Dimer monomer transition and dimer re-formation play important role for ATM cellular function during DNA repair

Fengxia Du, Minjie Zhang, Xiaohua Li, Caiyun Yang, Hao Meng, Dong Wang, Shuang Chang, Ye Xu, Brendan Price, Yingli Sun

Research output: Contribution to journalArticle

2 Scopus citations

Abstract

The ATM protein kinase, is a serine/threonine protein kinase that is recruited and activated by DNA double-strand breaks, mediates responses to ionizing radiation in mammalian cells. Here we show that ATM is held inactive in unirradiated cells as a dimer and phosphorylates the opposite strand of the dimer in response to DNA damage. Cellular irradiation induces rapid intermolecular autophosphorylation of serine 1981 that causes dimer dissociation and initiates cellular ATM kinase activity. ATM cannot phosphorylate the substrates when it could not undergo dimer monomer transition. After DNA repair, the active monomer will undergo dephosphorylation to form dimer again and dephosphorylation is critical for dimer re-formation. Our work reveals novel function of ATM dimer monomer transition and explains why ATM dimer monomer transition plays such important role for ATM cellular activity during DNA repair.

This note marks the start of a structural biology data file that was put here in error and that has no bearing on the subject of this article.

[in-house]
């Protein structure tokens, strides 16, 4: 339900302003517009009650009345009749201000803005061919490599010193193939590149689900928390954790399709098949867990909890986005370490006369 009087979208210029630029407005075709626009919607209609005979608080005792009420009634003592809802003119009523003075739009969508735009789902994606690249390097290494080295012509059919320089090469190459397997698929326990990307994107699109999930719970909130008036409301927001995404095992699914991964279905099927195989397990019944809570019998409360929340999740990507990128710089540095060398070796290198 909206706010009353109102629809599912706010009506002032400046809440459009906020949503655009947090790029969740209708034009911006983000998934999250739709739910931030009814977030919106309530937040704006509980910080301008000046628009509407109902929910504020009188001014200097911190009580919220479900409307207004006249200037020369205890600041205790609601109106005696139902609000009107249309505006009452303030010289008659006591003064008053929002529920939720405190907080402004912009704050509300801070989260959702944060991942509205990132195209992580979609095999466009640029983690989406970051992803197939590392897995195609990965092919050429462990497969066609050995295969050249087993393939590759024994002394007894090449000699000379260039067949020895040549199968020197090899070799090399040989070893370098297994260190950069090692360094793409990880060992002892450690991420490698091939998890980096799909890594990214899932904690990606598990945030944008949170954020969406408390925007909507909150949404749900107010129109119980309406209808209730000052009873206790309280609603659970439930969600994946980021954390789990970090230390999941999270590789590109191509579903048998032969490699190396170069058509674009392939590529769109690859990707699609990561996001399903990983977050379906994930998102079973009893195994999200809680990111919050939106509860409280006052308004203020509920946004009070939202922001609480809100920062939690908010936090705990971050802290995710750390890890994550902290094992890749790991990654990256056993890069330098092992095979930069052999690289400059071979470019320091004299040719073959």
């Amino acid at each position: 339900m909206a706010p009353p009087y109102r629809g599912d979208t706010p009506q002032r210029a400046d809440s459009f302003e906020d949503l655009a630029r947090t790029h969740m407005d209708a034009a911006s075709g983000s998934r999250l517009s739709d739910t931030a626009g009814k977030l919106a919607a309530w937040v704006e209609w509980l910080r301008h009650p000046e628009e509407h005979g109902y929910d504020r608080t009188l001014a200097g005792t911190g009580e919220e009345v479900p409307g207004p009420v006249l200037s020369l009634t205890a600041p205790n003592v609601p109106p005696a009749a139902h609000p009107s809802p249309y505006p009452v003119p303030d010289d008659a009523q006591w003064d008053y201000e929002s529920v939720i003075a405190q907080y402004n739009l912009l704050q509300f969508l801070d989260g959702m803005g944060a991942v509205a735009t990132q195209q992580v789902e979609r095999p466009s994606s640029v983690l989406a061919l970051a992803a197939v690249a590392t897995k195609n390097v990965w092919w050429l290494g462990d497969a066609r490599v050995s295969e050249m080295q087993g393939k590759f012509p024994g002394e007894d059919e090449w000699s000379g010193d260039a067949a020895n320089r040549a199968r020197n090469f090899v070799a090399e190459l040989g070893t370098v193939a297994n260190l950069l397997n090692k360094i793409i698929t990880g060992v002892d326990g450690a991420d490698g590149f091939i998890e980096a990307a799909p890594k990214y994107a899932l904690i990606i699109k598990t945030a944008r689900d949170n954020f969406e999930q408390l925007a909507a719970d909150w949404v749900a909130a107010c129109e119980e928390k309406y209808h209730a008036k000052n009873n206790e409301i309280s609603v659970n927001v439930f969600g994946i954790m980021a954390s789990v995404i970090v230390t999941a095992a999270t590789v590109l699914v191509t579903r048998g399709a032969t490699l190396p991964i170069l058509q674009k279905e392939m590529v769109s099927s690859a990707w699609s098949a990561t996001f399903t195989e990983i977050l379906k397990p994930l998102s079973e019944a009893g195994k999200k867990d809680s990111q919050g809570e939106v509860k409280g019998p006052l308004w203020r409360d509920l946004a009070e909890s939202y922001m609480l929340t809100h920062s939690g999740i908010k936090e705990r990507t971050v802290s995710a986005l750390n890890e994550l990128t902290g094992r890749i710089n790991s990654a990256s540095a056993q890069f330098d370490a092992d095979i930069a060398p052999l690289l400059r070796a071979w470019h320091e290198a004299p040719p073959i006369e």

Original languageEnglish (US)
Pages (from-to)1034-1039
Number of pages6
JournalBiochemical and biophysical research communications
Volume452
Issue number4
DOIs
StatePublished - Oct 3 2014

Keywords

  • ATM activation
  • DNA repair
  • Dephosphorylation
  • Intermolecular phosphorylation

ASJC Scopus subject areas

  • Biophysics
  • Biochemistry
  • Molecular Biology
  • Cell Biology

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